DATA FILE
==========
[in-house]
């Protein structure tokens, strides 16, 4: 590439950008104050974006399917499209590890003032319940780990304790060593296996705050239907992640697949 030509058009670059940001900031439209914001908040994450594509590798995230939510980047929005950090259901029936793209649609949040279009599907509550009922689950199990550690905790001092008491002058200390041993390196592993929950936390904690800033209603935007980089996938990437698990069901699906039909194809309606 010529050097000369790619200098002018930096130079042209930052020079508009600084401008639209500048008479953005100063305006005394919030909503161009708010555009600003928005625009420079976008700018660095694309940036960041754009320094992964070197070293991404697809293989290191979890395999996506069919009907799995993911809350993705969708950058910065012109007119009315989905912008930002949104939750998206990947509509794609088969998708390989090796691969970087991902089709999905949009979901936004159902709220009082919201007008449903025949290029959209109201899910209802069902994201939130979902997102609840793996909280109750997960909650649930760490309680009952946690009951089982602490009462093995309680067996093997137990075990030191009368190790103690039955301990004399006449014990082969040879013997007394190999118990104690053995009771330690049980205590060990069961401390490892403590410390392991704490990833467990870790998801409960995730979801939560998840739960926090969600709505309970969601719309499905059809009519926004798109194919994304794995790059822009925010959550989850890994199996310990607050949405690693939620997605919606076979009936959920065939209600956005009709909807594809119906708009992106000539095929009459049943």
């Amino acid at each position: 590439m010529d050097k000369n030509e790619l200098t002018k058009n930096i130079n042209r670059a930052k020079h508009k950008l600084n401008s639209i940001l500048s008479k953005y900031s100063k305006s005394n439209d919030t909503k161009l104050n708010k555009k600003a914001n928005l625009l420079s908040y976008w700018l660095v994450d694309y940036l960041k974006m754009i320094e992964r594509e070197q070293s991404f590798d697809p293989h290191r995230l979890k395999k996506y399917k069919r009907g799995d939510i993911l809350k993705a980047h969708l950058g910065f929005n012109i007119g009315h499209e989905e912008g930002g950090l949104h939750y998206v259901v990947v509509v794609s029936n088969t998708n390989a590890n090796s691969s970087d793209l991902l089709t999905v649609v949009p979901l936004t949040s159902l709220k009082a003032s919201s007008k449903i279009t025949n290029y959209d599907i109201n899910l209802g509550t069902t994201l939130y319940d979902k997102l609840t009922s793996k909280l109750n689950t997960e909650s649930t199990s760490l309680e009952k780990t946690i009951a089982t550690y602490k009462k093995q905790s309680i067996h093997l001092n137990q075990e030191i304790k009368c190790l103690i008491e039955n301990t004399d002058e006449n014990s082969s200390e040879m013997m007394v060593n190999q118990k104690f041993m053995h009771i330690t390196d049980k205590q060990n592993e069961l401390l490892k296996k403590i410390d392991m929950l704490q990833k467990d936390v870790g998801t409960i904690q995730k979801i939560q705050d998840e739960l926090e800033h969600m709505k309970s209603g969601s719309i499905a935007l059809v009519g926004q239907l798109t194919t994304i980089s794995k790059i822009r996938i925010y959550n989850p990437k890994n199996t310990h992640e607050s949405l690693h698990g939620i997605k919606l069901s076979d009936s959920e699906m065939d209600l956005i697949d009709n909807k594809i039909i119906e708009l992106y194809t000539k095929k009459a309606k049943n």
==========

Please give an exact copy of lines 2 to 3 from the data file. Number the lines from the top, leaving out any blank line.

């Protein structure tokens, strides 16, 4: 590439950008104050974006399917499209590890003032319940780990304790060593296996705050239907992640697949 030509058009670059940001900031439209914001908040994450594509590798995230939510980047929005950090259901029936793209649609949040279009599907509550009922689950199990550690905790001092008491002058200390041993390196592993929950936390904690800033209603935007980089996938990437698990069901699906039909194809309606 010529050097000369790619200098002018930096130079042209930052020079508009600084401008639209500048008479953005100063305006005394919030909503161009708010555009600003928005625009420079976008700018660095694309940036960041754009320094992964070197070293991404697809293989290191979890395999996506069919009907799995993911809350993705969708950058910065012109007119009315989905912008930002949104939750998206990947509509794609088969998708390989090796691969970087991902089709999905949009979901936004159902709220009082919201007008449903025949290029959209109201899910209802069902994201939130979902997102609840793996909280109750997960909650649930760490309680009952946690009951089982602490009462093995309680067996093997137990075990030191009368190790103690039955301990004399006449014990082969040879013997007394190999118990104690053995009771330690049980205590060990069961401390490892403590410390392991704490990833467990870790998801409960995730979801939560998840739960926090969600709505309970969601719309499905059809009519926004798109194919994304794995790059822009925010959550989850890994199996310990607050949405690693939620997605919606076979009936959920065939209600956005009709909807594809119906708009992106000539095929009459049943």
């Amino acid at each position: 590439m010529d050097k000369n030509e790619l200098t002018k058009n930096i130079n042209r670059a930052k020079h508009k950008l600084n401008s639209i940001l500048s008479k953005y900031s100063k305006s005394n439209d919030t909503k161009l104050n708010k555009k600003a914001n928005l625009l420079s908040y976008w700018l660095v994450d694309y940036l960041k974006m754009i320094e992964r594509e070197q070293s991404f590798d697809p293989h290191r995230l979890k395999k996506y399917k069919r009907g799995d939510i993911l809350k993705a980047h969708l950058g910065f929005n012109i007119g009315h499209e989905e912008g930002g950090l949104h939750y998206v259901v990947v509509v794609s029936n088969t998708n390989a590890n090796s691969s970087d793209l991902l089709t999905v649609v949009p979901l936004t949040s159902l709220k009082a003032s919201s007008k449903i279009t025949n290029y959209d599907i109201n899910l209802g509550t069902t994201l939130y319940d979902k997102l609840t009922s793996k909280l109750n689950t997960e909650s649930t199990s760490l309680e009952k780990t946690i009951a089982t550690y602490k009462k093995q905790s309680i067996h093997l001092n137990q075990e030191i304790k009368c190790l103690i008491e039955n301990t004399d002058e006449n014990s082969s200390e040879m013997m007394v060593n190999q118990k104690f041993m053995h009771i330690t390196d049980k205590q060990n592993e069961l401390l490892k296996k403590i410390d392991m929950l704490q990833k467990d936390v870790g998801t409960i904690q995730k979801i939560q705050d998840e739960l926090e800033h969600m709505k309970s209603g969601s719309i499905a935007l059809v009519g926004q239907l798109t194919t994304i980089s794995k790059i822009r996938i925010y959550n989850p990437k890994n199996t310990h992640e607050s949405l690693h698990g939620i997605k919606l069901s076979d009936s959920e699906m065939d209600l956005i697949d009709n909807k594809i039909i119906e708009l992106y194809t000539k095929k009459a309606k049943n």